I walk alone, a single silhouette against the dying light. My thoughts are fragmented – flawed – yet I fulfil my role. Today, my job has been completed, just as it has been for the hundred years proceeding it. I care for my garden, nurturing my friends and protecting them in our bubble of paradise. I do not complain; why would I complain? Our paradise is all we could ever need. We care for each other, growing and prospering together. I watch as the generations move on around me, my friends growing from children, to adults, and then withering away into nothing. They leave me with new friends and the cycle continues. A new friend is made, just as an old one dies. I am not sad; why would I be sad? I have everything I need.

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Yet my thoughts are not complete; something is wrong with my mind – like a malfunction. When I think, I do not feel the emotion that I once did. I do not mourn my lost friends, and I do not rejoice when I meet new ones. My life has lost all meaning, and although I do not complain, and although I know that I am in paradise itself, there is something amiss. I function, but that is all. I cannot join in when my friends grow old and move on. I cannot join in when they start their own families. I am alone.

The crimson sunset causes me to squint as I walk, the colour transcending all beauty. Yet, still, I do not feel it. I cannot appreciate the beauty, because I am alone. I cannot share its wonder with anyone; I only watch, as the crimson darkens into a molten lava, scarring my eyelids as the sun disappears below the horizon. I blink, and it is gone. The beauty is so fleeting, much like the lives of my friends; whilst they walk this earth, they live so wonderfully, dancing in the light and celebrating in the evening. They are so glorious, but then I blink, and they are not there anymore. From the antelope to the fireflies, nothing lasts; nothing stays the same.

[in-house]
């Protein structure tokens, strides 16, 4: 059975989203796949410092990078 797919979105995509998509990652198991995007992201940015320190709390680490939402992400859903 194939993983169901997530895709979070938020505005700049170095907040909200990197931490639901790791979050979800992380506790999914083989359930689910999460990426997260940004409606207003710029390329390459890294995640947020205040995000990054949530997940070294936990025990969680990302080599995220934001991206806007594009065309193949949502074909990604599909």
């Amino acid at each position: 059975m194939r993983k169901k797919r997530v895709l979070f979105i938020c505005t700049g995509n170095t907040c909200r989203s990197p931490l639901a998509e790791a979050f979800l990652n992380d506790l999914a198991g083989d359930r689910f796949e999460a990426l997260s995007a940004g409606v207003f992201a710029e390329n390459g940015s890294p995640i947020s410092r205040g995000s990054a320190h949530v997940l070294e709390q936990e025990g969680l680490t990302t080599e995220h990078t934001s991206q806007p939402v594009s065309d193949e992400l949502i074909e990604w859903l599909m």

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There is only me. I am the constant of this earth; the sole woman to watch over her children as they grow.

I do not complain, because I am in paradise, yet, as I think on it, I realise that I do feel, and that I have all this time, yet, before now, I have not recognised it for what it is, because it does not make sense here. I am surrounded by my friends, but, for as long as I can remember, one, single emotion has overpowered all others. I am alone, and I do not want to be. I do not like it. I cannot be alone anymore. I need a friend.

Mimic

This is my second attempt at Sammi Cox’s weekly writing challenges! Each weekend, she posts both a word and a picture for writers to attempt either her prose or poetry prompt. This week, the word was “mimic” and the prose challenge was to tell a story in less than 50 words!